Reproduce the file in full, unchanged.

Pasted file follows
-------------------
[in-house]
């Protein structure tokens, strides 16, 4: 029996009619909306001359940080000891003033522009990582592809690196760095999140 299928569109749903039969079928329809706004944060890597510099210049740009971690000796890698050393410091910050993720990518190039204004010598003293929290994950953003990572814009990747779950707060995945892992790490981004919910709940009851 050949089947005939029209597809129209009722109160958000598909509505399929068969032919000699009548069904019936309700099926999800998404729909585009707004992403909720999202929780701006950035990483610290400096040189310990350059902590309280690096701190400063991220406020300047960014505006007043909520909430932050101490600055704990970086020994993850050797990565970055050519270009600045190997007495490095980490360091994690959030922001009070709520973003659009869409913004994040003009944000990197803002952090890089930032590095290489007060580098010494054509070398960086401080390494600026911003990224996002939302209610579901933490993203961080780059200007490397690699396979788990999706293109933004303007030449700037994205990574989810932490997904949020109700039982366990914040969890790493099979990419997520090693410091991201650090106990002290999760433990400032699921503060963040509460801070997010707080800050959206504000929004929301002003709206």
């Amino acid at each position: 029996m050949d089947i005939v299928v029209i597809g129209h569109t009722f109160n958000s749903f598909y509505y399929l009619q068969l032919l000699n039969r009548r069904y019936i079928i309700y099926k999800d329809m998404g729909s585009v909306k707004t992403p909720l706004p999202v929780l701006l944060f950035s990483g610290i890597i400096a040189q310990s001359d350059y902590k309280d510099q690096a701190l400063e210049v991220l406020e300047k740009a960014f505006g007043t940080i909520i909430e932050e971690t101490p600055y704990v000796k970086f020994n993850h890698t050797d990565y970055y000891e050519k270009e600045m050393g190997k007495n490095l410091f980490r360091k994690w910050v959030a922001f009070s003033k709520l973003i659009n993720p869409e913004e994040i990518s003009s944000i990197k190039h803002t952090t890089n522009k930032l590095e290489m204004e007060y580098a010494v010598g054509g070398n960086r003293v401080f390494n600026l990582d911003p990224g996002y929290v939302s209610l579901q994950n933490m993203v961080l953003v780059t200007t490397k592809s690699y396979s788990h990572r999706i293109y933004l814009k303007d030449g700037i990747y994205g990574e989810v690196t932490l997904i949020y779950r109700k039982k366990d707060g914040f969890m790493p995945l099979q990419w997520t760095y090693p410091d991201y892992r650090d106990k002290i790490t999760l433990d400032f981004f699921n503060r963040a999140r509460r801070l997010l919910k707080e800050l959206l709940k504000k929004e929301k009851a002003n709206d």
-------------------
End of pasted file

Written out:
[in-house]
């Protein structure tokens, strides 16, 4: 029996009619909306001359940080000891003033522009990582592809690196760095999140 299928569109749903039969079928329809706004944060890597510099210049740009971690000796890698050393410091910050993720990518190039204004010598003293929290994950953003990572814009990747779950707060995945892992790490981004919910709940009851 050949089947005939029209597809129209009722109160958000598909509505399929068969032919000699009548069904019936309700099926999800998404729909585009707004992403909720999202929780701006950035990483610290400096040189310990350059902590309280690096701190400063991220406020300047960014505006007043909520909430932050101490600055704990970086020994993850050797990565970055050519270009600045190997007495490095980490360091994690959030922001009070709520973003659009869409913004994040003009944000990197803002952090890089930032590095290489007060580098010494054509070398960086401080390494600026911003990224996002939302209610579901933490993203961080780059200007490397690699396979788990999706293109933004303007030449700037994205990574989810932490997904949020109700039982366990914040969890790493099979990419997520090693410091991201650090106990002290999760433990400032699921503060963040509460801070997010707080800050959206504000929004929301002003709206």
């Amino acid at each position: 029996m050949d089947i005939v299928v029209i597809g129209h569109t009722f109160n958000s749903f598909y509505y399929l009619q068969l032919l000699n039969r009548r069904y019936i079928i309700y099926k999800d329809m998404g729909s585009v909306k707004t992403p909720l706004p999202v929780l701006l944060f950035s990483g610290i890597i400096a040189q310990s001359d350059y902590k309280d510099q690096a701190l400063e210049v991220l406020e300047k740009a960014f505006g007043t940080i909520i909430e932050e971690t101490p600055y704990v000796k970086f020994n993850h890698t050797d990565y970055y000891e050519k270009e600045m050393g190997k007495n490095l410091f980490r360091k994690w910050v959030a922001f009070s003033k709520l973003i659009n993720p869409e913004e994040i990518s003009s944000i990197k190039h803002t952090t890089n522009k930032l590095e290489m204004e007060y580098a010494v010598g054509g070398n960086r003293v401080f390494n600026l990582d911003p990224g996002y929290v939302s209610l579901q994950n933490m993203v961080l953003v780059t200007t490397k592809s690699y396979s788990h990572r999706i293109y933004l814009k303007d030449g700037i990747y994205g990574e989810v690196t932490l997904i949020y779950r109700k039982k366990d707060g914040f969890m790493p995945l099979q990419w997520t760095y090693p410091d991201y892992r650090d106990k002290i790490t999760l433990d400032f981004f699921n503060r963040a999140r509460r801070l997010l919910k707080e800050l959206l709940k504000k929004e929301k009851a002003n709206d």